Fracking Ban Doesn't Go far Enough for Environmentalists
Proposal calls for moratorium on hydraulic fracturing, opponents argue for permanent solution.
The Legislature is once again looking to prevent gas drillers from using hydraulic fracturing to recover natural gas, but this time the move is opposed by many of the state’s largest environmental groups, who say the ban does not go far enough.
In the previous legislative session, lawmakers approved a bill that would permanently ban the practice, primarily based on fears that it could contaminate the drinking water of millions of New Jerseyans. But Gov. Chris Christie conditionally vetoed the bill, instead urging a one-year ban that expired last month.
The issue is one of the more contentious that the Senate Environment and Energy Committee has dealt with in recent years. The discovery of huge deposits of natural gas in the Marcellus Shale formations in Pennsylvania, New York, and elsewhere has driven down the price of the fuel, which plays a crucial role in establishing the price of electricity and making New Jersey manufacturers more competitive in the marketplace.
The push to ban the practice is driven by the technology used to remove natural gas by injecting massive amounts of water and smaller amounts of toxic chemicals and sand to break up dense rock formations. Advocates of the ban say it could protect drinking water from the Delaware River, which 1.5 million New Jersey residents depend on.
The state's business community has been virtually united in its opposition to any bans, even though most agree it is extremely unlikely that natural gas drillers would employ fracking in New Jersey. The Senate committee approved a bill a year ago that would reestablish the ban, but the measure is not expected to win approval from the governor.
Sen. Bob Gordon (D-Bergen), the sponsor of the bill () up before the Senate committee today in Trenton, however, has said that while New Jersey has not been home to any drilling, it is only a matter of time before the practice begins in the Utica formation, located in parts of Sussex, Hunterdon, and Warren Counties.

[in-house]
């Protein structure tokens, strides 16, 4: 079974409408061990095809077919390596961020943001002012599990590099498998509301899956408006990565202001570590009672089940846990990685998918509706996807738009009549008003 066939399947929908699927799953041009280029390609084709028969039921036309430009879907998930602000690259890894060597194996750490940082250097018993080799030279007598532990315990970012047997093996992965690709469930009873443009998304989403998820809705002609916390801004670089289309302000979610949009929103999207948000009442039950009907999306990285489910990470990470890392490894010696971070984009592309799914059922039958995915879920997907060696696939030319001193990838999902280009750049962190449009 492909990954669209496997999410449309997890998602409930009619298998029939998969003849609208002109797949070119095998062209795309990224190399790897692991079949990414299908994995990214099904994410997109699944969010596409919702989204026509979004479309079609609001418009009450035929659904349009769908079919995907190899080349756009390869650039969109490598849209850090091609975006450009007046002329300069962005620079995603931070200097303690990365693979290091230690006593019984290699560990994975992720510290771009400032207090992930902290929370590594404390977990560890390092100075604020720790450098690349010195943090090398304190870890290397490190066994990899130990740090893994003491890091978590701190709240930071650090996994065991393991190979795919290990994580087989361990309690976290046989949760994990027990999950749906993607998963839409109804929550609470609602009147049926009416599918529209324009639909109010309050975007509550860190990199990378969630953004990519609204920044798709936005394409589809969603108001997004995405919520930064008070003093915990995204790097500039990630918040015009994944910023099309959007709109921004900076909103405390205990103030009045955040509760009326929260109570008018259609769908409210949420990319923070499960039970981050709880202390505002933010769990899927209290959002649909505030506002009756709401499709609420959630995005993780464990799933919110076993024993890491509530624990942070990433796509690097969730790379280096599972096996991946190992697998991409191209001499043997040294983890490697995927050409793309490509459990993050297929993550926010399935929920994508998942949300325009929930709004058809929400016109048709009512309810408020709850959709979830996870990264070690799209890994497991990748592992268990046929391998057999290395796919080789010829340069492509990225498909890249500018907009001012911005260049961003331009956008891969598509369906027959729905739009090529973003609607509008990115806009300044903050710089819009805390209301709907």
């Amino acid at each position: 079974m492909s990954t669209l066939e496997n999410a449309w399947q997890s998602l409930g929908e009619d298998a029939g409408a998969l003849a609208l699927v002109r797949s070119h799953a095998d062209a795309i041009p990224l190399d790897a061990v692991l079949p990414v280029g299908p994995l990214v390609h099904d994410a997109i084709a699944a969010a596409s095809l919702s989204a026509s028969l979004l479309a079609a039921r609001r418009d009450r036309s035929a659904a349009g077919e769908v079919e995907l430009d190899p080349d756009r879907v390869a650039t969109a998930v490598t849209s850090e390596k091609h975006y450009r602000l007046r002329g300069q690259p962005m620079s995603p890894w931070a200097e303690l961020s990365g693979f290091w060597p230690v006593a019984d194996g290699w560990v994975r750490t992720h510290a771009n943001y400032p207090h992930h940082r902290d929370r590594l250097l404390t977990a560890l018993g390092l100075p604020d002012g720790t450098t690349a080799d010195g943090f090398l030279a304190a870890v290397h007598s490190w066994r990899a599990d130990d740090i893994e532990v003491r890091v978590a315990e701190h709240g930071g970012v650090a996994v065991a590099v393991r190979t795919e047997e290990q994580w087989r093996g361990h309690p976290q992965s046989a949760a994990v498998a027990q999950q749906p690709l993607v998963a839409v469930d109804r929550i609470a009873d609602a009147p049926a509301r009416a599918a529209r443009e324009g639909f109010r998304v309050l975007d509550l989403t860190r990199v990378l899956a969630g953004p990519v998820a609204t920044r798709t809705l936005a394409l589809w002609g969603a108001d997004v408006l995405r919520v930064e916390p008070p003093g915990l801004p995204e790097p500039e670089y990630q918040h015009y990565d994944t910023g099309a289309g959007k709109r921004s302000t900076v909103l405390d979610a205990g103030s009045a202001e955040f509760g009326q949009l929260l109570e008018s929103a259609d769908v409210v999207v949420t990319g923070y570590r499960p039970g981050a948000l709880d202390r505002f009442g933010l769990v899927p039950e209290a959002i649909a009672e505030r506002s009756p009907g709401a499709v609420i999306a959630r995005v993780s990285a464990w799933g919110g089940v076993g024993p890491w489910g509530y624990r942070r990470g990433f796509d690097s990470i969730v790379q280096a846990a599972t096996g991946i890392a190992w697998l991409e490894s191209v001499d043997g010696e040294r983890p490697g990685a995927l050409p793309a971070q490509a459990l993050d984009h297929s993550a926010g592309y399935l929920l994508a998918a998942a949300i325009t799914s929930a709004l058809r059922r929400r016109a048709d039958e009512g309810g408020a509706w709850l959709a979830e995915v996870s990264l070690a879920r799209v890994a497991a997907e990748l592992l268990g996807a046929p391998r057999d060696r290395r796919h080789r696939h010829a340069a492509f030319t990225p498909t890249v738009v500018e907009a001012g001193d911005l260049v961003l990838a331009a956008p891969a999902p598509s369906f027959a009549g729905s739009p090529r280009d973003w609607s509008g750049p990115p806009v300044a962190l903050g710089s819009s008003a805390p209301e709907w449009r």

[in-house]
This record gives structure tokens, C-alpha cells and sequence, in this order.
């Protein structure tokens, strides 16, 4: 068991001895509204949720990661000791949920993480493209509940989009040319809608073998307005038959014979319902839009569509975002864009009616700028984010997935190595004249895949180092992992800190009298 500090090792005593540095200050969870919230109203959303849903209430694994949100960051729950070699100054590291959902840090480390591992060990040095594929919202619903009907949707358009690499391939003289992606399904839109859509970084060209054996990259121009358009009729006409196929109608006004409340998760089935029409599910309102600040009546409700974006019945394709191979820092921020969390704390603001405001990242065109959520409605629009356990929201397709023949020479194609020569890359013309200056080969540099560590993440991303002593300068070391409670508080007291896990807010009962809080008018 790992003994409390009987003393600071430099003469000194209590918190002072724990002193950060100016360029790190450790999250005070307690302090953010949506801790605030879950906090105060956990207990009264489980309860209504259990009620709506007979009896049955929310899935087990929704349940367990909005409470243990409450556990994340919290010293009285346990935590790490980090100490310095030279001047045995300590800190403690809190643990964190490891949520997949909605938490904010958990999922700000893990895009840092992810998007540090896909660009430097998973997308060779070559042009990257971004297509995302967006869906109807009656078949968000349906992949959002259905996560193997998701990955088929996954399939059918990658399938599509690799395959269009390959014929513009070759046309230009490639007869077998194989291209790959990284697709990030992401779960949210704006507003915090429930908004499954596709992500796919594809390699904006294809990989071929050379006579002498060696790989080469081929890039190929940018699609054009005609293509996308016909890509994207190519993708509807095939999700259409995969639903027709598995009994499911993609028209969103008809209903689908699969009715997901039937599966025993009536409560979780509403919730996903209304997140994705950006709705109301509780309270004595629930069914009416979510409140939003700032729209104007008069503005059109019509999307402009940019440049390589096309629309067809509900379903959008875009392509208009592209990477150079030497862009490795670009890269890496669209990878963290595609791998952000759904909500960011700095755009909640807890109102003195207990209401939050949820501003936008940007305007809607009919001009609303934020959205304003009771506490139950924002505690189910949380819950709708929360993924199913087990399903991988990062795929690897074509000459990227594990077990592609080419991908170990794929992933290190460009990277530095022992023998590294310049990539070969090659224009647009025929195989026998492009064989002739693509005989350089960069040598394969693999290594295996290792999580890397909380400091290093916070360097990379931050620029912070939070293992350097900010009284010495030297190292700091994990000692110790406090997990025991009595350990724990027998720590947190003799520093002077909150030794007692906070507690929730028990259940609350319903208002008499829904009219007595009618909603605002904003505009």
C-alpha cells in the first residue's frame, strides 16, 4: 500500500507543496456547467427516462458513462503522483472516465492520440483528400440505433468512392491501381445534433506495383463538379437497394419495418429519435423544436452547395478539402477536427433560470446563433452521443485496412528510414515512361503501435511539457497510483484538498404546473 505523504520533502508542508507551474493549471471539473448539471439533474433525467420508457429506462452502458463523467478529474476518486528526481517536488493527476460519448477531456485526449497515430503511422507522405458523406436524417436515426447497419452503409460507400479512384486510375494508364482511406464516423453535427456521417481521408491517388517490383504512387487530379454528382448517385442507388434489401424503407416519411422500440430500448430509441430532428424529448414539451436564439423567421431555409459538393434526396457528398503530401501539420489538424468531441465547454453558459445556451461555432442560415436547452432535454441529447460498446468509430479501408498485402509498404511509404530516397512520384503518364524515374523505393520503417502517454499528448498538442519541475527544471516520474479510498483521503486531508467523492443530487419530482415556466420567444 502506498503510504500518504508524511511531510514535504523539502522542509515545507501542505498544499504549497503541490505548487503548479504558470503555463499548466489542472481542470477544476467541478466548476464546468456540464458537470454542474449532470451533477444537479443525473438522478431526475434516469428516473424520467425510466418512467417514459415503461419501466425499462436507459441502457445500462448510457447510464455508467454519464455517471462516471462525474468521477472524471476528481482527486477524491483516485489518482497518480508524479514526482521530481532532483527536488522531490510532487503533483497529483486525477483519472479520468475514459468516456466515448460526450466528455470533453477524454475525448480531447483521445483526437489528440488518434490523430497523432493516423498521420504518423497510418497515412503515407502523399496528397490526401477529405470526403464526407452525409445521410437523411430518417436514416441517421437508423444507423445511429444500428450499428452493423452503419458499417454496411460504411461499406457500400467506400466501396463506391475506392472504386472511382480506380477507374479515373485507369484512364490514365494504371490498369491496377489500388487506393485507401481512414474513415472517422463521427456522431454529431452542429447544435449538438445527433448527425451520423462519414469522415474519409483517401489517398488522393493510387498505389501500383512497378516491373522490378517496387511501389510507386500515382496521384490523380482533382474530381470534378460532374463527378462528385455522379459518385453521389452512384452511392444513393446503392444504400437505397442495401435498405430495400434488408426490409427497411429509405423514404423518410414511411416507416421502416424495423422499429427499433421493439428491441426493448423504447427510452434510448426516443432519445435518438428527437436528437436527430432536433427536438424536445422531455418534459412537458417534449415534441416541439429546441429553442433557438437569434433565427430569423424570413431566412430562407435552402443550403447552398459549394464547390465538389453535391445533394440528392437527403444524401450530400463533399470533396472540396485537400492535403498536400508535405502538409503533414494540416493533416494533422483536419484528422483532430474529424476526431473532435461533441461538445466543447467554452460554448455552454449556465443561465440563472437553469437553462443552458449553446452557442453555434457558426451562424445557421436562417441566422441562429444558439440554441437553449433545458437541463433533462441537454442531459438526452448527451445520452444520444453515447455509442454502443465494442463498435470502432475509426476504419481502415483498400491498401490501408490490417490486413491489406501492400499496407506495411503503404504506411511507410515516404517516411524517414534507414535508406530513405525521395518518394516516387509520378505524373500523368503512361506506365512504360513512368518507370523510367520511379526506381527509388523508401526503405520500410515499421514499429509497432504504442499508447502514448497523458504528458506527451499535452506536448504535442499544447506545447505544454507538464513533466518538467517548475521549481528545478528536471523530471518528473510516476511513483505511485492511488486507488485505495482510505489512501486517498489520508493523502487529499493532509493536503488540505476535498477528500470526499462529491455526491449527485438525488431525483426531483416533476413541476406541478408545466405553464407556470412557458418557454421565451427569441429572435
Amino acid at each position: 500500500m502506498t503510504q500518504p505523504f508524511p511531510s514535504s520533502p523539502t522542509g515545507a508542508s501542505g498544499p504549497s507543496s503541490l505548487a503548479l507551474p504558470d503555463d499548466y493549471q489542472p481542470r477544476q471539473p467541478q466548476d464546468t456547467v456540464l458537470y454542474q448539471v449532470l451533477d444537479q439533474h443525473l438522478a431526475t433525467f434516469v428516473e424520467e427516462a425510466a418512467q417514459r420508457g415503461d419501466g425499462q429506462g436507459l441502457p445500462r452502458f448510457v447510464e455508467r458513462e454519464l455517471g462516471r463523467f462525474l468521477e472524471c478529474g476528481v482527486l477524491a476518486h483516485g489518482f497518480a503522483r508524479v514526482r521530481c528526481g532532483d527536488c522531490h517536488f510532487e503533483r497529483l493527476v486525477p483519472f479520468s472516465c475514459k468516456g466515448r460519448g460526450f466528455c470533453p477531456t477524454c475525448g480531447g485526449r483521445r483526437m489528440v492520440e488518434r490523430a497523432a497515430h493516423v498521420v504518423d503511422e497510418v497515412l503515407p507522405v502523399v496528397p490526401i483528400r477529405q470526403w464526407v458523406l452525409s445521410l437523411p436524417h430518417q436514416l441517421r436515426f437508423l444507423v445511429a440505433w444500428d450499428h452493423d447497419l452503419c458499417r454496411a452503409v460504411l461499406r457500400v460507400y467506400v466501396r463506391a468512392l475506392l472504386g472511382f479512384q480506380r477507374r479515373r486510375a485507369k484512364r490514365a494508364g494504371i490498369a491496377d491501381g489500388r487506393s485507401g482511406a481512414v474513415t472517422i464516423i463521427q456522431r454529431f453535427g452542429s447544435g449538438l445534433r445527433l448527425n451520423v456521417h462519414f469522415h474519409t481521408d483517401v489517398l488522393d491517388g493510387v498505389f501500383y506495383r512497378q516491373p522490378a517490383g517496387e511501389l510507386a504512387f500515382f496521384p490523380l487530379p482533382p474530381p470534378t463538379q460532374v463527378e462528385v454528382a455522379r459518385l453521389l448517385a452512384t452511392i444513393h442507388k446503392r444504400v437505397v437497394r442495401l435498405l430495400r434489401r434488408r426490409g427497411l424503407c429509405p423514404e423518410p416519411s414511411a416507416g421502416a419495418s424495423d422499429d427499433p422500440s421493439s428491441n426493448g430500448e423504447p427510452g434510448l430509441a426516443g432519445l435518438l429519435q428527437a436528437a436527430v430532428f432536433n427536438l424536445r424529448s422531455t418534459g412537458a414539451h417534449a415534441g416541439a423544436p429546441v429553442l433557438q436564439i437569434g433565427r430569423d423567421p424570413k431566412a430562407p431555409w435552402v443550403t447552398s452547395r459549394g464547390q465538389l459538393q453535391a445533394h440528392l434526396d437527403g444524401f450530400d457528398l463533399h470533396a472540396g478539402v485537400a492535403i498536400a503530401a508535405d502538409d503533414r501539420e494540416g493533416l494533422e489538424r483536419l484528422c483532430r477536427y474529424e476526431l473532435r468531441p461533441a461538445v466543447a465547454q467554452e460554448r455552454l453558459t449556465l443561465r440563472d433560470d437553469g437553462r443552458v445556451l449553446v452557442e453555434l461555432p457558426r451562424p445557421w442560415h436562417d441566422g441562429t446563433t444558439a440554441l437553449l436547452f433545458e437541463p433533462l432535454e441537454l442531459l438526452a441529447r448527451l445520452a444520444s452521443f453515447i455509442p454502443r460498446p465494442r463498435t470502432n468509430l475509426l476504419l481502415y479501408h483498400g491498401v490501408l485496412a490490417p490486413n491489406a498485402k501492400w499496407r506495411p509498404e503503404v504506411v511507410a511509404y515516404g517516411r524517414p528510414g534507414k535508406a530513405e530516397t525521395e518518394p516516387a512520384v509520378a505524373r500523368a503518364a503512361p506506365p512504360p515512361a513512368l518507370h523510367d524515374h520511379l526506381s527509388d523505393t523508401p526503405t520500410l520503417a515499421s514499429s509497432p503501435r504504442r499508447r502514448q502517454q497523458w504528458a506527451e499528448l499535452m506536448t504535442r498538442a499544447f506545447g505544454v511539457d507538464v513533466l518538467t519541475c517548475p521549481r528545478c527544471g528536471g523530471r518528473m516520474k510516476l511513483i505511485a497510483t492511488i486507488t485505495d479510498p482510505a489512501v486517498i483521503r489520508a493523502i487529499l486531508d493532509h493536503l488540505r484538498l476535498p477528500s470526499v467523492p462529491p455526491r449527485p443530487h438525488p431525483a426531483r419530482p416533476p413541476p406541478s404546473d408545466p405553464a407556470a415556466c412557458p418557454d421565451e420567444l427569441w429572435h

In his conditional veto of the original ban () in August 2011, Christie said there is an incomplete record on fracking, which both the state Department of Environmental Protection and the U.S. Environmental Protection Agency need to complete further study on the issue.
“The decision on whether to ban fracking outright or regulate it for environmental protection must be developed on sound government policy and legitimate science,’’ the governor said in his conditional veto.
In his message, Christie also noted the importance of natural gas in the state’s Energy Master Plan, which he noted must “play a significant part in New Jersey’s energy future.’’ The plan encourages the development of in-state natural-gas power plants to lower energy bills for consumers and businesses, as well as promote the development of commercial fleets of vehicles powered by the fuel.
Under Gordon’s bill, the moratorium on fracking would extend only until the EPA and the DEP complete their reviews of the controversial drilling method, a process that may be finished by late 2014 or early 2015, according to Jeff Tittel, director of the New Jersey Sierra Club.
Environmental groups want a permanent ban.
“There’s no way that fracking for gas can ever be safe and the Legislature knows this. That’s why they passed a ban on fracking by a landside in 2011,’’ said Tracy Carluccio, deputy director of the Delaware Riverkeeping Network.
“Any legislation short of a permanent statewide ban is letting down New Jersey residents who will require clean air and drinking water, not only for a year or two, but for the rest of their lives,’’ added Jim Walsh, director of Food & Water Watch.